News: ‘Ospreys’ team up for training
Story by Lance Cpl. Lisa Tourtelot
MARINE CORPS AIR STATION MIRAMAR, Calif. - The war in the arid region of Afghanistan presents a difficult problem: dirt blown up by the rotor wash of a helicopter or tilt-rotor aircraft can create dust storms that temporarily blind pilots and crew chiefs.
In order to prepare for this, Marine Medium Tiltrotor Squadrons 161 and 561 partnered to practice landing and inserting troops in a tight formations in the desert near Yuma, Ariz., Jan. 11.
The squadrons use detailed and realistic scenarios to replicate the dangerous conditions pilots and crew chiefs can face in Afghanistan.
The day’s scenario had three aircraft from VMM-161 flying from the “Republic of Kalifornia” to “Centralia,” where they had to safely land and insert a platoon of infantry Marines. Though neither country existed and there were no Marines to be inserted, the Marines of 161 and 561 took the opportunity to rehearse these dangerous landings very seriously.
The “Greyhawks” of VMM-161 could deploy as early as August. The squadron will need to employ these troop insertion and extraction techniques in hostile situations, explained Sgt. Austin Flint, a crew chief with VMM-161.
Master Sgt. Michael Brodeur, a maintenance chief with VMM-561, explained that the overall mission of MV-22 squadrons is to get Marines and supplies on target. The objectives can range from delivering supplies to disaster victims or to inserting troops into a combat zone.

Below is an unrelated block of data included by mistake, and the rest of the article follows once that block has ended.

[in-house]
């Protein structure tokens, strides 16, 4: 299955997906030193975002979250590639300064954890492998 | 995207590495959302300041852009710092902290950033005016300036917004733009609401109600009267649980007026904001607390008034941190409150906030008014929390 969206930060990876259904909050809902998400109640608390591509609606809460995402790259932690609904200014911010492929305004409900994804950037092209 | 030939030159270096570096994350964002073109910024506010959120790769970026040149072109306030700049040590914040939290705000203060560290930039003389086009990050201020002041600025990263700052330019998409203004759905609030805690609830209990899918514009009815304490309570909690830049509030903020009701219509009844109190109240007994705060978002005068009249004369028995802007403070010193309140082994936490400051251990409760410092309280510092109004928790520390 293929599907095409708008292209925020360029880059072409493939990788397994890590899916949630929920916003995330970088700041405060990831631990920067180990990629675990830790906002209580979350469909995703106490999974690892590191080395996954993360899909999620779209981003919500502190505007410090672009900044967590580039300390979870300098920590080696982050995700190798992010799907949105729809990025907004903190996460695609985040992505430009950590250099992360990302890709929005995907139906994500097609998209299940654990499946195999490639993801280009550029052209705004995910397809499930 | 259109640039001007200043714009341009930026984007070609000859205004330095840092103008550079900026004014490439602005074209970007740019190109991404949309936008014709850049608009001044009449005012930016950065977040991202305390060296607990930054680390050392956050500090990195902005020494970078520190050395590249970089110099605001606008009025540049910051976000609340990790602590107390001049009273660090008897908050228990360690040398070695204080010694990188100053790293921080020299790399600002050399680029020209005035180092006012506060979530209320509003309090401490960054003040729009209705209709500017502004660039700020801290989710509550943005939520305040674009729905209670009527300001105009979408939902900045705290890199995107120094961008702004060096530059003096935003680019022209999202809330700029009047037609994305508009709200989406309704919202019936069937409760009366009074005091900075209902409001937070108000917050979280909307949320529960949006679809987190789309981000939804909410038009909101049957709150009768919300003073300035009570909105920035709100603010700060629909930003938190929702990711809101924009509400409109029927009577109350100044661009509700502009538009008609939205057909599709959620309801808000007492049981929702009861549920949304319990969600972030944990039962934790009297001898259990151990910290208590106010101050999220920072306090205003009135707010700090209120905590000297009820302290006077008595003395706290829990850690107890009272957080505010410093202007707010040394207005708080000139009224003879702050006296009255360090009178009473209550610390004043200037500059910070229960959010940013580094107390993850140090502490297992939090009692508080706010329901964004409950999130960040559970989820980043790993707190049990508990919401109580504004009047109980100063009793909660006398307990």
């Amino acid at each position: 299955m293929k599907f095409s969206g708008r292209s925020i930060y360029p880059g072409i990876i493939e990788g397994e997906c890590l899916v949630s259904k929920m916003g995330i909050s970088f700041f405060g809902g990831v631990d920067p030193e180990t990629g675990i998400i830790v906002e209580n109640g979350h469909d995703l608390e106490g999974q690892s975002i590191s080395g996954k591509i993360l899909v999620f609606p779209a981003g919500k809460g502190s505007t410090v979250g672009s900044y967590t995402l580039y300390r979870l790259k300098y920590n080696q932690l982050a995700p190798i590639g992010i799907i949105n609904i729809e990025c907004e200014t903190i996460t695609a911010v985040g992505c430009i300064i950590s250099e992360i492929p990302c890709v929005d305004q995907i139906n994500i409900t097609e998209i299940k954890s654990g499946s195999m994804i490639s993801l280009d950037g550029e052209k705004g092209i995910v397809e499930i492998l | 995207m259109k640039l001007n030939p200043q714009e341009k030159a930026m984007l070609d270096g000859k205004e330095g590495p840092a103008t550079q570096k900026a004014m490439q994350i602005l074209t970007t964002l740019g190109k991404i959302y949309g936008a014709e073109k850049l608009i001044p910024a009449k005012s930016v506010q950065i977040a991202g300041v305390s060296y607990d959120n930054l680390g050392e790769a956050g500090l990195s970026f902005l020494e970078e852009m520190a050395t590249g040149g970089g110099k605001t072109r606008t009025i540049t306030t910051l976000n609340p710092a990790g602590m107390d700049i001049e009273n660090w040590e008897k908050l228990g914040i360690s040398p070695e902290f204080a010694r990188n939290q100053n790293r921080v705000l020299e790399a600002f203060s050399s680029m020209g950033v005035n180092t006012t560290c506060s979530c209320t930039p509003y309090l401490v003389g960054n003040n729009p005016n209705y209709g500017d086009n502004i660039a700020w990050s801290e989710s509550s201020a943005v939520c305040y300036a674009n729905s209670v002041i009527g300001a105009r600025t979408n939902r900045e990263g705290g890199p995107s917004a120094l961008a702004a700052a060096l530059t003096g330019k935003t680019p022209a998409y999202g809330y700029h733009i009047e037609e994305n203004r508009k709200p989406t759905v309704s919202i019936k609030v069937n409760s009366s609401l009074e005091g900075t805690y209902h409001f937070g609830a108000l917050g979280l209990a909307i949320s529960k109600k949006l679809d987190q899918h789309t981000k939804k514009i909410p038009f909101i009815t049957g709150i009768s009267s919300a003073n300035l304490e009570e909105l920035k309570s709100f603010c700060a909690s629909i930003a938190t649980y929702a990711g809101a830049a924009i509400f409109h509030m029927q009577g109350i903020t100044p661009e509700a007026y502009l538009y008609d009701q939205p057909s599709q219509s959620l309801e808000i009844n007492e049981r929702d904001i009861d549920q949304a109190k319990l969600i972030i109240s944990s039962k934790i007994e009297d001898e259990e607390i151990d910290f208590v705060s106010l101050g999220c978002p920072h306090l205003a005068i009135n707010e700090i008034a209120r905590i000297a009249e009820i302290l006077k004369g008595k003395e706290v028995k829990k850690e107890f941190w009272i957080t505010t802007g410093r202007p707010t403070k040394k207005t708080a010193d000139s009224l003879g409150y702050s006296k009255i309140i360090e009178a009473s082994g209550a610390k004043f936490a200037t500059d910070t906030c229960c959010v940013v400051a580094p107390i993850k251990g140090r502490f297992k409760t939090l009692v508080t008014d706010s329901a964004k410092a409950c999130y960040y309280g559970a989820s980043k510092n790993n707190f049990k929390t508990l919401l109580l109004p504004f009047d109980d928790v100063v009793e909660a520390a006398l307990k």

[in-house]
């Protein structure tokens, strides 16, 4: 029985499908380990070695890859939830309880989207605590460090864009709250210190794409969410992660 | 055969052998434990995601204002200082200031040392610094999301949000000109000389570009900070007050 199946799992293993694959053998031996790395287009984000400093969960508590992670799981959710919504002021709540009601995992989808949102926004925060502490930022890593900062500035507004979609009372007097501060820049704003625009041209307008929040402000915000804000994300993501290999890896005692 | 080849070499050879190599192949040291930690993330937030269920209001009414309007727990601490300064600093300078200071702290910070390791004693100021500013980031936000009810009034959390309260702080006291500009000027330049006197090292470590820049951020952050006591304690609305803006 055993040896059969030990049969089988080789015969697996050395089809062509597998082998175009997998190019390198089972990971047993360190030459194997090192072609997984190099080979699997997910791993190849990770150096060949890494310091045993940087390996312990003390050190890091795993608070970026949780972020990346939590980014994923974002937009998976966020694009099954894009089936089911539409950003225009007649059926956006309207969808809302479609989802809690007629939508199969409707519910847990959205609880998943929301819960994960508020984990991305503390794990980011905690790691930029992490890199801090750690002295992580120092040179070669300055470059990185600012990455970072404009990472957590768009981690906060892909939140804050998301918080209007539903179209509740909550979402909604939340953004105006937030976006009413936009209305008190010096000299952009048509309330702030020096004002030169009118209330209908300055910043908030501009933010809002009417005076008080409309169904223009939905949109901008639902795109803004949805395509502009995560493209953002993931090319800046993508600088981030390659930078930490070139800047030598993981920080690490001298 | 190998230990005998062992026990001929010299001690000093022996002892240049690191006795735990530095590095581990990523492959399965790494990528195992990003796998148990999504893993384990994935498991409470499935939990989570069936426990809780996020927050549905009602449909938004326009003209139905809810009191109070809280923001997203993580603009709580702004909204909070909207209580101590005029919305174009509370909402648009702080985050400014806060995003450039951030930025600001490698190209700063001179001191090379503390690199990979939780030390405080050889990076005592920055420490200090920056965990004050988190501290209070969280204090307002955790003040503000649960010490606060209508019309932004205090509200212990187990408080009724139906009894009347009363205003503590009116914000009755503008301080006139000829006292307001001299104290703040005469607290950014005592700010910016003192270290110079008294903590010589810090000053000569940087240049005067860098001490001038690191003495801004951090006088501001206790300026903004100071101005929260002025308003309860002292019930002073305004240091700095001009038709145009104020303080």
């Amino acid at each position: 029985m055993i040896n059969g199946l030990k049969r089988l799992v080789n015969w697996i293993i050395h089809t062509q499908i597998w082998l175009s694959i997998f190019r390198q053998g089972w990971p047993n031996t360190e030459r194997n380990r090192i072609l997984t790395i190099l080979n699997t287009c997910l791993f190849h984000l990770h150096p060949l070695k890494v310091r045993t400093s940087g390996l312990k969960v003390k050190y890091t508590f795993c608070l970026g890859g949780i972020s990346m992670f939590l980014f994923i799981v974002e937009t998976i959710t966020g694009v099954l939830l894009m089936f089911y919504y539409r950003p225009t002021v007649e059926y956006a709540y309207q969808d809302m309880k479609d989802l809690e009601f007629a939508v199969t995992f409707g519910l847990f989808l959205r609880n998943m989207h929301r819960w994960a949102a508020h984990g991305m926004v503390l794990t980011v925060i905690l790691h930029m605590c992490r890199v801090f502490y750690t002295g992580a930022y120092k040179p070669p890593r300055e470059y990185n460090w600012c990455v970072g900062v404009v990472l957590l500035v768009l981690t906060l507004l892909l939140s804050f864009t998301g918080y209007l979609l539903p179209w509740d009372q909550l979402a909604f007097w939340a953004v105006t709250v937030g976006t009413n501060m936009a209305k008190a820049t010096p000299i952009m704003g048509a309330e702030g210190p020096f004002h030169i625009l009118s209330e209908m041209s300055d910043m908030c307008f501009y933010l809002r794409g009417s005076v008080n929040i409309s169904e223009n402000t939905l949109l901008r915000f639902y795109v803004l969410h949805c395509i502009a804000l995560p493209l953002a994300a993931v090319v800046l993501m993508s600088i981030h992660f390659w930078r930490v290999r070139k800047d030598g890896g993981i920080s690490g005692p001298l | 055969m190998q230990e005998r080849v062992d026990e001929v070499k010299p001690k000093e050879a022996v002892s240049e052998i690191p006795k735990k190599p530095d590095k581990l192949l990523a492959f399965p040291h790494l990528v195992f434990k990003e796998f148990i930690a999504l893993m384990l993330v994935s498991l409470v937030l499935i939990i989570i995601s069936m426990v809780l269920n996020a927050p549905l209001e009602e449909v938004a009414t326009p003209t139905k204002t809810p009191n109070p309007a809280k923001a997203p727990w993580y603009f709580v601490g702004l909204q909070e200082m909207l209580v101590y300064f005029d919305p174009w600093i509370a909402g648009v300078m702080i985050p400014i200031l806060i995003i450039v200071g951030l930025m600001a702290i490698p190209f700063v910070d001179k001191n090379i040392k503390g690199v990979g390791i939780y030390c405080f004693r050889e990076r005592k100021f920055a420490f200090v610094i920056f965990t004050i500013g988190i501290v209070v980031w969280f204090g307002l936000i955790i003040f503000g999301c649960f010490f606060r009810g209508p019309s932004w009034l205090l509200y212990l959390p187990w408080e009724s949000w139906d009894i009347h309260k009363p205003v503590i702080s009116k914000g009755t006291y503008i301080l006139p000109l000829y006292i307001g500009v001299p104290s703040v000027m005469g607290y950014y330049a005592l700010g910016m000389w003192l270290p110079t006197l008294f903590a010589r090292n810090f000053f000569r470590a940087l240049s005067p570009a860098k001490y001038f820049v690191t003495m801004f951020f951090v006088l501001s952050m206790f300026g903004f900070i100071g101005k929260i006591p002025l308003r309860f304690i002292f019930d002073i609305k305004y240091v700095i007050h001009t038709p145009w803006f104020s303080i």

Flint added that these detailed scenarios represent possible deployment missions and give the pilots and crew chiefs practice in realistic conditions.
VMM-161 first transitioned to the Osprey in December of 2009 after nearly 44 years with the CH-46 “Sea Knight.” Despite the squadron’s long history with the Sea Knight, many believe the Osprey is a positive change.
“It was an improvement in Iraq,” said Brodeur. “It has longer range capability, a more versatile platform, more speed and comfort. Though I will miss hanging out the door [of the CH-46].”
The “Pale Horses” of VMM-561 have no aircraft, so pilots, crew chiefs and mechanics do their training with the “Greyhawks” and VMM-166 “Sea Elks.”
“With the MV-22 community, it’s a unique situation,” said Brodeur. “[The MV-22 community doesn’t] have enough aircraft, so we have to depend on each other. I fly with 161 and 166 often.”
While the squadrons grow and await more new aircraft, they continue to train together using detailed and realistic scenarios.